The two biaxial tourbillons each contain 117 parts and every weigh 0.76 grams — which is… wait for this… a mind-boggling 0.0065 gram average weight per component in these “whirlwinds.” The equilibrium wheels within the tourbillons are likely at 30 degrees (read more about why that things in this epic hands of the Greubel Forsey Dual Balancier) and are ticking away at a relatively hectic 3 Hertz or 21,600 beats per hour. The situation is no different in the case of the Harry Winston Histoire de Tourbillon 7 either, as the interior cages of this tourbillons make a complete rotation in 45 minutes, whereas the outside cages come around in 75 seconds, respectively. This dance lasts approximately 55 hours, when you’ll need to manually re-wind the hand-wound caliber.Focusing on the tourbillons has also simplified the dial up and made the watch overall more legible — an accomplishment we love just as much (or even more), as any additional advancements in technical complexity. The dial is this rectangular, gently skeletonized design in anodized aluminum, with numerals and hands that you could actually read. Given the 50.9millimeter diameter of this enormous, 18k white gold case, the dial must be on the exact same size as you would see on a Reverso — therefore legibility shouldn’t be an issue anymore.ou’ll also note that while the white gold case has been slimmed to a paltry ~51mm in diameter and 17.3mm in thickness the lugs have also been shortened and turned down, likely in a bid to further improve wearability as well.Only twenty pieces of this Harry Winston Histoire de Tourbillon 7 will be made — ten in a red dial option, and ten in an anthracite variant, along with the jury’s still out on whether or not the cost will exceed last year’s version.
Harry Winston, which was just acquired by the Swatch Group, will unveil the Histoire de Tourbillon 4 at Baselworld 2013 in April. The Histoire de Tourbillon 4 is a triple axis tourbillon – the balance wheel inside three concentric cages, each rotating at a different speed.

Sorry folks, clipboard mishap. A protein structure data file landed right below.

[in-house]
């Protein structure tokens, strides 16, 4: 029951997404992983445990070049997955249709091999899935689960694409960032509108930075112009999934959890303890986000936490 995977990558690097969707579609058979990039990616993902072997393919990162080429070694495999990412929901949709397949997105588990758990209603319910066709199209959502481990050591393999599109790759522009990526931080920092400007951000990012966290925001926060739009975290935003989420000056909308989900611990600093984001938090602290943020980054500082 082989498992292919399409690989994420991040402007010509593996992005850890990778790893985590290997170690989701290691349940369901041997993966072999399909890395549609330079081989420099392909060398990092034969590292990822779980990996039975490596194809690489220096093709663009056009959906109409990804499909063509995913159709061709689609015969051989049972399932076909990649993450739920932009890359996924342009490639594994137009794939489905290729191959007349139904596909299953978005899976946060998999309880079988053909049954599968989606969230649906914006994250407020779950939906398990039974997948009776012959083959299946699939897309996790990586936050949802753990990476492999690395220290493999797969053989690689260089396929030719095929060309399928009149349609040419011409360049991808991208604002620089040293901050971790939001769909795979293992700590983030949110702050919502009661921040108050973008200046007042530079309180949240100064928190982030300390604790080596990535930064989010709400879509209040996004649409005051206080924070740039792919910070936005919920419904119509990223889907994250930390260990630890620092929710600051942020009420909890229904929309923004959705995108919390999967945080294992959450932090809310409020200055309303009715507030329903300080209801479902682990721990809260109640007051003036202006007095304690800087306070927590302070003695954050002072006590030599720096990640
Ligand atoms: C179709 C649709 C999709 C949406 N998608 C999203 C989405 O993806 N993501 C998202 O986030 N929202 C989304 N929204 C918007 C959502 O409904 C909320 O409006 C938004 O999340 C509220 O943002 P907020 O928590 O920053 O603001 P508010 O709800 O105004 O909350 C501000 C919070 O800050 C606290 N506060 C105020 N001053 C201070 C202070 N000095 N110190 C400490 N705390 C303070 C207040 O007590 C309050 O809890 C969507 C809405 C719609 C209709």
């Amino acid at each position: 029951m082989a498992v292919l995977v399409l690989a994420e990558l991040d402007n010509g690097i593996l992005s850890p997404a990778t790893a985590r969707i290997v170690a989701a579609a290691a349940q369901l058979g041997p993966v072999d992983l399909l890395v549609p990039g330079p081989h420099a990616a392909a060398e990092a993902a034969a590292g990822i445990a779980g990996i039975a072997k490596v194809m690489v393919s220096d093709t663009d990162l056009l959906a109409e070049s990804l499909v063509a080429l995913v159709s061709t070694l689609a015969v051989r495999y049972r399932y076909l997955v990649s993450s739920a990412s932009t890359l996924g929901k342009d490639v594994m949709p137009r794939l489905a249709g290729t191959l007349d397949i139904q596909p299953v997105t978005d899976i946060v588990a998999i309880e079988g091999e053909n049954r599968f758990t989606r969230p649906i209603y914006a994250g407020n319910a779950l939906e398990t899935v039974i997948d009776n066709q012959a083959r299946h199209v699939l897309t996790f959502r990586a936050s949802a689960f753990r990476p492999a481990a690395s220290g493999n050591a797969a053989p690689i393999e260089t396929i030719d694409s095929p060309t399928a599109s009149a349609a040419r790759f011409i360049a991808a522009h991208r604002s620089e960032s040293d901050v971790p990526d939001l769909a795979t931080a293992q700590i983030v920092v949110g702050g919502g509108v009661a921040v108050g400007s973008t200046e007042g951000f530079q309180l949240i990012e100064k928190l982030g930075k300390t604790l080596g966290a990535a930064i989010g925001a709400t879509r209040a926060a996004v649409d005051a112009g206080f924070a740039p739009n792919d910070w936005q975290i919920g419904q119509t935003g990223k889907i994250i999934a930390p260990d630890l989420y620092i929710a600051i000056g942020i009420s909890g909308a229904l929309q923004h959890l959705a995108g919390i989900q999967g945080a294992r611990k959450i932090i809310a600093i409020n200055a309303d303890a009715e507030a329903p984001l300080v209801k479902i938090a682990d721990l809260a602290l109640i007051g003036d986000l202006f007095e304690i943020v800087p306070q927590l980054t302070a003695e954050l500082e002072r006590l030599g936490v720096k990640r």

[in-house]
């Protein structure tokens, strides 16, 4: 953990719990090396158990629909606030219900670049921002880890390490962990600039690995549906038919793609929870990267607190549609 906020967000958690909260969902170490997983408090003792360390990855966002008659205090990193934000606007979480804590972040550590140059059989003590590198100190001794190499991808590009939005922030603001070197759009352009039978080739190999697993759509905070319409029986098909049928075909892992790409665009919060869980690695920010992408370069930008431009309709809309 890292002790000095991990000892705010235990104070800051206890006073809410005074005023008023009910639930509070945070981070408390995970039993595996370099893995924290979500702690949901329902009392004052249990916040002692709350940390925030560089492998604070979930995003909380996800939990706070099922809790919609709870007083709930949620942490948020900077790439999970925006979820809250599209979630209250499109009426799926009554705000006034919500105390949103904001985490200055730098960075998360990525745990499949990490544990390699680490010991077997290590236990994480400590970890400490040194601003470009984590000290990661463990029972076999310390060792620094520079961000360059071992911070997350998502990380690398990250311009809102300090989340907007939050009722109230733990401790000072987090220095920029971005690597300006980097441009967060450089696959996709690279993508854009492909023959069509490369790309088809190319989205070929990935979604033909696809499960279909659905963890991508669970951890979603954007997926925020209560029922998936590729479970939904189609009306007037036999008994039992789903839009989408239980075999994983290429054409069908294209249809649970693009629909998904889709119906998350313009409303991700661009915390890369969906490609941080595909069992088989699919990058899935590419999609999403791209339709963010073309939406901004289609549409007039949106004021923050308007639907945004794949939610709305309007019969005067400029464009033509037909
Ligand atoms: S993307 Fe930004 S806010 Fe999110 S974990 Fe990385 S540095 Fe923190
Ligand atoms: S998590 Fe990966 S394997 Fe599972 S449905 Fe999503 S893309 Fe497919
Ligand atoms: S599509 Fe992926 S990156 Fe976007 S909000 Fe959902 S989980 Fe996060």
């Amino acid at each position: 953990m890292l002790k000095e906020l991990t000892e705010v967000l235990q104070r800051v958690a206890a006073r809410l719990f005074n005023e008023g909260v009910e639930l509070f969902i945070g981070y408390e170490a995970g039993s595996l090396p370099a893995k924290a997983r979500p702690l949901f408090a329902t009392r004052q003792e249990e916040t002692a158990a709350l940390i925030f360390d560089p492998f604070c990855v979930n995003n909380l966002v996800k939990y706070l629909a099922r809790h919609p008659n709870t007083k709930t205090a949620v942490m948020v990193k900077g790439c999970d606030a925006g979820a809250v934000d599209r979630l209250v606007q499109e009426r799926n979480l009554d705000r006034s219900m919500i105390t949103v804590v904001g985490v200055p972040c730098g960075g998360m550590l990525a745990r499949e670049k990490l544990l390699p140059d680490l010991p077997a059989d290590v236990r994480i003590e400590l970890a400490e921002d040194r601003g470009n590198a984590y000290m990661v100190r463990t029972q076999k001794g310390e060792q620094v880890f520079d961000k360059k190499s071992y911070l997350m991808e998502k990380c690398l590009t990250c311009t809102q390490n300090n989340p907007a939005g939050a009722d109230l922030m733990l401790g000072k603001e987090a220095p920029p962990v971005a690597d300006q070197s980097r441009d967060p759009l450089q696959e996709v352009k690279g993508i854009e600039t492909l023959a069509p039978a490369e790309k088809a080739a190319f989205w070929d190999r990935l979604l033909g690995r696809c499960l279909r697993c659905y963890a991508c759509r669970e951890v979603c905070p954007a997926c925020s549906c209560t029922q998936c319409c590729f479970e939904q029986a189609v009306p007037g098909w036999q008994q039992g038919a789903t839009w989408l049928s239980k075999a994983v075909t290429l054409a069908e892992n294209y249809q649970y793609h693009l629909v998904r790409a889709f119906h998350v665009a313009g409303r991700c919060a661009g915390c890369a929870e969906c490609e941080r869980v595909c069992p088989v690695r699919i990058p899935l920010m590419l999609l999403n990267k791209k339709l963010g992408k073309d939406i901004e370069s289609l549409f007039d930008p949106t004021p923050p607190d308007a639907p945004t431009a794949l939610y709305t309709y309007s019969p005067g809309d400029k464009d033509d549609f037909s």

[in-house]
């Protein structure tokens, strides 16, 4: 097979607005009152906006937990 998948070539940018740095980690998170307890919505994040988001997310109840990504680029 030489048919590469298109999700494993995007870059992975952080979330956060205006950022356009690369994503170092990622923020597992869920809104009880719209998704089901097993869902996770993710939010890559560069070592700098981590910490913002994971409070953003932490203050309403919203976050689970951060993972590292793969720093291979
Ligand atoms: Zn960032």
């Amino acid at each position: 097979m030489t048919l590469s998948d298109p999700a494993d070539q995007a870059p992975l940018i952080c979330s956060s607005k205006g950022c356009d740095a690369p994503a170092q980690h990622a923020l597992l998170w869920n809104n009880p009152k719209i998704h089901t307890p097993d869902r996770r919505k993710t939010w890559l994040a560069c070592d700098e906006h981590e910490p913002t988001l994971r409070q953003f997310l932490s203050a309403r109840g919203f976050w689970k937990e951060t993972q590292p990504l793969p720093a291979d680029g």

The goal of all that is to average out the errors caused by gravity in all positions, not unlike what the Jaeger-LeCoultre Gyrotourbillon does, albeit with two instead of three tourbillon cages (note the visual similarities in the tourbillon cage). The first cage closest to the adjustable mass balance wheel makes one round every 45 seconds, the next cage rotates once in 75 seconds and the outermost cage takes 300 seconds to complete one revolution. Despite its complexity and size, the tourbillon weighs only 1.57 g, being mostly titanium.
All the bridges as well as the base plate of the movement are PVD coated titanium, with a frosted finish on top and polished, bevelled edges.
On the front the dial is regulator style, with the hours and minutes on separate sub-dials, along with the power reserve display at four o’clock.
Because of the spherical shape of the tourbillon, the crystal over the tourbillon is domed. And the seconds hand is also curved to follow the shape of the tourbillon carriages.
The 47 mm cushion-shaped case is white gold, while the case band, arches and lugs are in Zalium, Harry Winston’s proprietary alloy. This is a limited edition of 20 pieces. This is the fourth Histoire de Tourbillon wristwatch from Harry Winston. Its predecessor, launched last year, was a double tourbillon and was conceived and produced by Complitime, the sister company of Greubel Forsey which specialises in manufacturing complications for other brands. Neither Harry Winston nor Complitime officially acknowledge the origins of the Histoire de Tourbillon watches, but I believe this year’s Histoire de Tourbillon has a similar provenance. Interestingly, despite the shared origins with Greubel Forsey, the Histoire de Tourbillon watches have a drastically different aesthetic and finishing style compared to the magnificent timepieces of Greubel Forsey, which is likely on purpose so as to differentiate the product. Ironically that is the philosophical opposite of the Harry Winston Opus series, which is a very public collaboration between an independent watchmaker and Harry Winston. – SJX